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Only 18 percent of parents of children under 5 say they plan to get their child vaccinated against COVID as soon as they can, while nearly 4 in 10 say they will "wait and see" before getting shots for their child, a new U.S. survey reveals.
Nearly 3 in 10 (27%) said they would "definitely not" get their child vaccinated and 11% said they would do so only if required, according to the Kaiser Family Foundation's Vaccine Monitor survey released Wednesday.
More than half of parents with children younger than 5 said they "don't have enough information about the safety and effectiveness of COVID-19 vaccines for children in this age group," and about 13% of parents said the U.S. Food and Drug Administration's delay in authorizing a vaccine for this age group made them less confident about its safety, while 22% said it made them more confident.
COVID vaccines for these youngest Americans could come this summer: In April, Moderna asked the U.S. Food and Drug Administration to approve the emergency use of its vaccine in kids under 6. Pfizer continues to gather data on the power of a third shot for kids under 5, after a weak showing in the immune response triggered by two doses prompted the company to wait for results from three doses in this age group. Data on three doses is expected by June.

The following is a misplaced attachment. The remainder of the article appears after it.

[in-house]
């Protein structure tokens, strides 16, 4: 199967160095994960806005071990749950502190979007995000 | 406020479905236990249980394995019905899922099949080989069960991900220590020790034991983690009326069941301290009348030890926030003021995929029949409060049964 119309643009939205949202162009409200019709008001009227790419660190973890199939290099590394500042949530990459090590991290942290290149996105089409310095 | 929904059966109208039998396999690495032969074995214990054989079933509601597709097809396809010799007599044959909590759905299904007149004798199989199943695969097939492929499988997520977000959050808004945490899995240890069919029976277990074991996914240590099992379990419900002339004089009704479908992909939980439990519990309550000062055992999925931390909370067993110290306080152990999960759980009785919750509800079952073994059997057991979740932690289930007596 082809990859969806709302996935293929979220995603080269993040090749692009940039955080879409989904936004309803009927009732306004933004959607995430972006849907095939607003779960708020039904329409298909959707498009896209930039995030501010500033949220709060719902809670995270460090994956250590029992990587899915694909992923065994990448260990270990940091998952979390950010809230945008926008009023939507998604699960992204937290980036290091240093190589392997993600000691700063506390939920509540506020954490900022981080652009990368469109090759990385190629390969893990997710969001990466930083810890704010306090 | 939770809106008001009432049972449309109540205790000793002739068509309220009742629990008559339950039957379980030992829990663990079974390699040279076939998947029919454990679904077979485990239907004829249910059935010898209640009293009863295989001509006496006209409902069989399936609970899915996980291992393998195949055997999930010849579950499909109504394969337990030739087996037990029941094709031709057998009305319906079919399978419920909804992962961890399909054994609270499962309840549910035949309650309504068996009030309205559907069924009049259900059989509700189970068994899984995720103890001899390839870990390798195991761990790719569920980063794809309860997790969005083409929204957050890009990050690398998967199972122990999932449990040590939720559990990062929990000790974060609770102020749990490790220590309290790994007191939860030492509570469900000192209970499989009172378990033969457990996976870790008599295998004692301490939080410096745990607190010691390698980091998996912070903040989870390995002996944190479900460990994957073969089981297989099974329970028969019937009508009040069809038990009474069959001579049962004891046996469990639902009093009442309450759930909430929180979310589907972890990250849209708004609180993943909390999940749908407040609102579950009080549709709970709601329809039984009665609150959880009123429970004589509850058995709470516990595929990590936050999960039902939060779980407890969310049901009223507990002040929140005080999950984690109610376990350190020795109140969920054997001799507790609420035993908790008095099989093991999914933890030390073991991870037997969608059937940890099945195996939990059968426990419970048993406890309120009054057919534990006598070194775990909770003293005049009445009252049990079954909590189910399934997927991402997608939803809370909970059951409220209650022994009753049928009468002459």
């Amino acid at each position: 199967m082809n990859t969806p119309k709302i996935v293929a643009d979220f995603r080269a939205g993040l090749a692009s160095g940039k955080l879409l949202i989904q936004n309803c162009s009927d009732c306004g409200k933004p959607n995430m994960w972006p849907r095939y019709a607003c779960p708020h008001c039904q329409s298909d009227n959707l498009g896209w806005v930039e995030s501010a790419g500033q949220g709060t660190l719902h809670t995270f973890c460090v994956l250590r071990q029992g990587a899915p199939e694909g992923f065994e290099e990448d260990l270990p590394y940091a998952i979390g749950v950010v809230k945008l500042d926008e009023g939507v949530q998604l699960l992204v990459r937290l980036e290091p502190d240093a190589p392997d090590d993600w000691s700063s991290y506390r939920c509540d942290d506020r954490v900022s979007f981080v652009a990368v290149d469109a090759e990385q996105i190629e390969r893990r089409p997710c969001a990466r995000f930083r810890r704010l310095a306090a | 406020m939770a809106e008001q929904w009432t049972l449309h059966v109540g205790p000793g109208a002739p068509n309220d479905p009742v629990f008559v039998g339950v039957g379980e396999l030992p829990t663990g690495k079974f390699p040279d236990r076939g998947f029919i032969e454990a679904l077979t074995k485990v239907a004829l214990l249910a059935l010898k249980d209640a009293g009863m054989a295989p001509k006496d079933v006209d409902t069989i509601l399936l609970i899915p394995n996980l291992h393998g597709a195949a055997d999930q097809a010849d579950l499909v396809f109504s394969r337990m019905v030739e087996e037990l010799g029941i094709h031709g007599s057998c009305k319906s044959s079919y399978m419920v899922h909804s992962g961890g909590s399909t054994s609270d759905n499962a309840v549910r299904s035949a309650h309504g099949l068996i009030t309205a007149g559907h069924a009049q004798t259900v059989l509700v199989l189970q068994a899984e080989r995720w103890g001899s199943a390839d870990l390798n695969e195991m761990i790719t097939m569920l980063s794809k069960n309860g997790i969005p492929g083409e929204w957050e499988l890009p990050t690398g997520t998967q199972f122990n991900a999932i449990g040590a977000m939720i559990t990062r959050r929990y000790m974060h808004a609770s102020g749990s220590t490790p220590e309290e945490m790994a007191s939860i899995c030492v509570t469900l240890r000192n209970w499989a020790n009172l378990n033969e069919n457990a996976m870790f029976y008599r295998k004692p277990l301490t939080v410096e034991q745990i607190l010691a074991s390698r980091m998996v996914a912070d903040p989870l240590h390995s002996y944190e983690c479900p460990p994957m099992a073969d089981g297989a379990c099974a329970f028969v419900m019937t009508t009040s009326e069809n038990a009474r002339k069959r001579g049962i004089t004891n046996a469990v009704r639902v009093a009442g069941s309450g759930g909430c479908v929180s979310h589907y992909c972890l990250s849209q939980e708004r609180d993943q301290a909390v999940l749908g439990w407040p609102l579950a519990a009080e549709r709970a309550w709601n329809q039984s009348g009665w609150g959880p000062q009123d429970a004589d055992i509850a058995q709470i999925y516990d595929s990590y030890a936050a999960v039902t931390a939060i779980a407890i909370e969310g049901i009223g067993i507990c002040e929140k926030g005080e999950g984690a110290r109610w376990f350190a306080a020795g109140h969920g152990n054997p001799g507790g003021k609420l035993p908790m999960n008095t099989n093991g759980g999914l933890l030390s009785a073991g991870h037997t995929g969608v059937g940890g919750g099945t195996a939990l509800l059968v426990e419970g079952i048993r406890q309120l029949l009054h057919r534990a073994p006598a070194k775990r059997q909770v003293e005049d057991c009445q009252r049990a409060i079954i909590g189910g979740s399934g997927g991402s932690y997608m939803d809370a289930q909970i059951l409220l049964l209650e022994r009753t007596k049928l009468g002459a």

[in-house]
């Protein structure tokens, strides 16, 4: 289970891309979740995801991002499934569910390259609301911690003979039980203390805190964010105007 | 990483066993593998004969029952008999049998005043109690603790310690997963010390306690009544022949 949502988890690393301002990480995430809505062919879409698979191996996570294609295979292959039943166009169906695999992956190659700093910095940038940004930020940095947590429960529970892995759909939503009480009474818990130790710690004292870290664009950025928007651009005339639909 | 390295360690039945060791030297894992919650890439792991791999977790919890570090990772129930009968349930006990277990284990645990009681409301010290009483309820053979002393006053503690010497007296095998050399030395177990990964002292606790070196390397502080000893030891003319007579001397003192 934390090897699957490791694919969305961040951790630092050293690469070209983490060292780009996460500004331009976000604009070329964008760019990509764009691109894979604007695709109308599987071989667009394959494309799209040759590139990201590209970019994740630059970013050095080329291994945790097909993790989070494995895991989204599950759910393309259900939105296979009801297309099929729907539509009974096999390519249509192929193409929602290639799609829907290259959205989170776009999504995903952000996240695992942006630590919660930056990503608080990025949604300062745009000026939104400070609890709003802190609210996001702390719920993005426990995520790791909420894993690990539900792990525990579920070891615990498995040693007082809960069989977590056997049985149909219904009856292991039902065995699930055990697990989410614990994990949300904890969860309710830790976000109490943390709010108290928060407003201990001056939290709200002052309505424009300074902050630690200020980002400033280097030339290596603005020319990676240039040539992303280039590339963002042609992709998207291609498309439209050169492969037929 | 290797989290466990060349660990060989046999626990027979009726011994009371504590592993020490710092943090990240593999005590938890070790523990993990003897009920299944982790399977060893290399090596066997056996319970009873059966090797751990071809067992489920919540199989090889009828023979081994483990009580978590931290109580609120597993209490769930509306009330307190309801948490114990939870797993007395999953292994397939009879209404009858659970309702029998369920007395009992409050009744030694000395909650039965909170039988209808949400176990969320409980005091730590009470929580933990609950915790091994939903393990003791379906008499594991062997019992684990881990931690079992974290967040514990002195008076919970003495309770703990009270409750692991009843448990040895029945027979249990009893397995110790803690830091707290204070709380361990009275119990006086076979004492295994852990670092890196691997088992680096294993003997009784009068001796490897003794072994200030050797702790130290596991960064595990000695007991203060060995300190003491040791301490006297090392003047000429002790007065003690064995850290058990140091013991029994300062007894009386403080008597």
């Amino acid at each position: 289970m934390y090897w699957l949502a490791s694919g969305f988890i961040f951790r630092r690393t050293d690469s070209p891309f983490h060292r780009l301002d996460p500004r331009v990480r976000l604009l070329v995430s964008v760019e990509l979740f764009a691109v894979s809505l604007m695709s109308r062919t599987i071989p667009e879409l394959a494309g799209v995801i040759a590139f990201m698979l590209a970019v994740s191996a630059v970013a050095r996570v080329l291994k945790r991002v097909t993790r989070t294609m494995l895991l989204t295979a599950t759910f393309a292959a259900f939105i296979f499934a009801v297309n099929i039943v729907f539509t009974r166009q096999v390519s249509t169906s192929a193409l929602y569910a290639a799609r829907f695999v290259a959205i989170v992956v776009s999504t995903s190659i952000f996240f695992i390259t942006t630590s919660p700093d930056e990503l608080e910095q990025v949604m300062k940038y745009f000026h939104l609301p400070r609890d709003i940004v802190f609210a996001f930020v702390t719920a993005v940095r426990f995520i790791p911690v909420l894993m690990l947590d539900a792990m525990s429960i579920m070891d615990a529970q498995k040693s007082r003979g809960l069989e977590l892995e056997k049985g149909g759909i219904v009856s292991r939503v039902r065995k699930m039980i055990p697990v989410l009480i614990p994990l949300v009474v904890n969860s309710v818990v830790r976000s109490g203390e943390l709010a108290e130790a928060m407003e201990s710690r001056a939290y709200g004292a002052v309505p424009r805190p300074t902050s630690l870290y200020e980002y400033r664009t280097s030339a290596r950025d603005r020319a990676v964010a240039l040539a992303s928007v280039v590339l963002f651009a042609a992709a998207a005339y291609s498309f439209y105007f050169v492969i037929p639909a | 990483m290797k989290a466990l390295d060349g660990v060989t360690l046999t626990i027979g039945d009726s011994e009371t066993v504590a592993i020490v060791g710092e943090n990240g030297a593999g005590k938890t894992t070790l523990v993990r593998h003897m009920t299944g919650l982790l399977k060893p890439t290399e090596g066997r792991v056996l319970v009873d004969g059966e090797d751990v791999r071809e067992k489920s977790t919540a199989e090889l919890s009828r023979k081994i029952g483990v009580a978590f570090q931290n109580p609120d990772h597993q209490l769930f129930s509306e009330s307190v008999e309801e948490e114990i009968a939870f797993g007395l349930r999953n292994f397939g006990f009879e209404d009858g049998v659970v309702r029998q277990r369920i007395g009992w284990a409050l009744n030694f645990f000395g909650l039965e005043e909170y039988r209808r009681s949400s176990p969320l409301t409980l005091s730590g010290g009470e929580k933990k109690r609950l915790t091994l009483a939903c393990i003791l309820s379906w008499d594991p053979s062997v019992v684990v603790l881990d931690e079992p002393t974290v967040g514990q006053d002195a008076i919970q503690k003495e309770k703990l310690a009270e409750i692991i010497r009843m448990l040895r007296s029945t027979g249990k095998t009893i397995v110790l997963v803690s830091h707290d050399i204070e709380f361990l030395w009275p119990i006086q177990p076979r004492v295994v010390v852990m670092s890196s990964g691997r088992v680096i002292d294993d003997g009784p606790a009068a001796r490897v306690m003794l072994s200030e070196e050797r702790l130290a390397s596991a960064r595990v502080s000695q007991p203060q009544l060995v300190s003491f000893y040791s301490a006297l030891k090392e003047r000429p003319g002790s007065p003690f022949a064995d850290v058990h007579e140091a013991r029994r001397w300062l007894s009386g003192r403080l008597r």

Responses from parents of older children were similar to those with young kids.
Among parents of children ages 5-11, 39% said their children were already vaccinated while 32% said their children would definitely not be vaccinated. Among parents of children ages 12-17, the rates were 56% and 31%, respectively.
Concerns about not having enough information about the safety and effectiveness of vaccines for their children were expressed by 34% of parents of children ages 5-11 and 25% of parents of children ages 12-17.
More than 80% of all parents in the survey said they felt their child was very or somewhat safe from COVID-19 while at school, but the rate was higher among white parents (52%) than among Black and Hispanic parents (one third), CNN reported.
When it came to school mask mandates, the percentage of parents who said that their child was required to wear a mask at school fell from 69% in September to 16% in April.
Still, "parents who are Black or Hispanic are more than twice as likely as White parents to say their child usually wears a mask [70% vs. 26%] and five times as likely to say that most other students at their child's school wear masks [9% vs. 47%]," according to the survey authors.
By Robert Preidt and Robin Foster HealthDay Reporters
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